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Multiplicity and HIV's course.

Biology

Multiplicity and HIV's clinical course

A study of four people infected with the AIDS-causing HIV virus has found that, over a four-year period, the viruses isolated from the patients became more virulent -- something scientists have suspected for some time. Researchers at the University of California at San Francisco said last week that the later isolates killed more white cells and multiplied faster than those taken from patients early in infection. Emergence of these more virulent viruses corresponded with clinical appearance of AIDS symptoms, say the scientists who conclude the increased virulence occurred inside the body rather than during laboratory procedures.

Reporting in the April 1 SCIENCE, Jay A. Levy and others suggest that tracking HIV isolates as they change in vivo will help explain the symptomatic course of the disease. Further studies, they say, "should provide information on the genes that determine the virulence of HIV-1, and identify potential targets for antiviral therapy." The California study reiterates the problems caused by HIV's many isolates and its ability to mutate rapidly. A recent study of a specific feline leukemia virus, which also causes fatal feline immunodeficiency syndrome, led scientists to conclude that current laboratory procedures may not be isolating the more virulent strains of HIV, thus misleading researchers (SN: 2/27/88, p.133).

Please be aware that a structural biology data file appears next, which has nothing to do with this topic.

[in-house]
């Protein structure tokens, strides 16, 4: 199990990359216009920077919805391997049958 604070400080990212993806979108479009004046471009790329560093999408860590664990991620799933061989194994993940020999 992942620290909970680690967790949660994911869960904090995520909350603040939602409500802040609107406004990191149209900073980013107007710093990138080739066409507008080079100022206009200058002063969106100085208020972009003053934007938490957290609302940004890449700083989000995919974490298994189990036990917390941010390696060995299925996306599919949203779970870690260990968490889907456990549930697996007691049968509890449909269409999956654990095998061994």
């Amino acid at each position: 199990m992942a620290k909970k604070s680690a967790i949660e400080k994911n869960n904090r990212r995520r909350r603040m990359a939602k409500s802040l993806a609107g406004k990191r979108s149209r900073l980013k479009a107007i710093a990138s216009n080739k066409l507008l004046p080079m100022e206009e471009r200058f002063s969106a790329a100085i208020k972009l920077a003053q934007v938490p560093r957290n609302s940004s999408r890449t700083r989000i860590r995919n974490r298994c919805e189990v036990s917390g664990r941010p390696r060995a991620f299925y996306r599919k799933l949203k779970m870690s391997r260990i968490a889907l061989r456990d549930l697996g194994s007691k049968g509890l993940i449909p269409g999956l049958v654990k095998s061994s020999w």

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Publication:Science News
Date:Apr 9, 1988
Words:214
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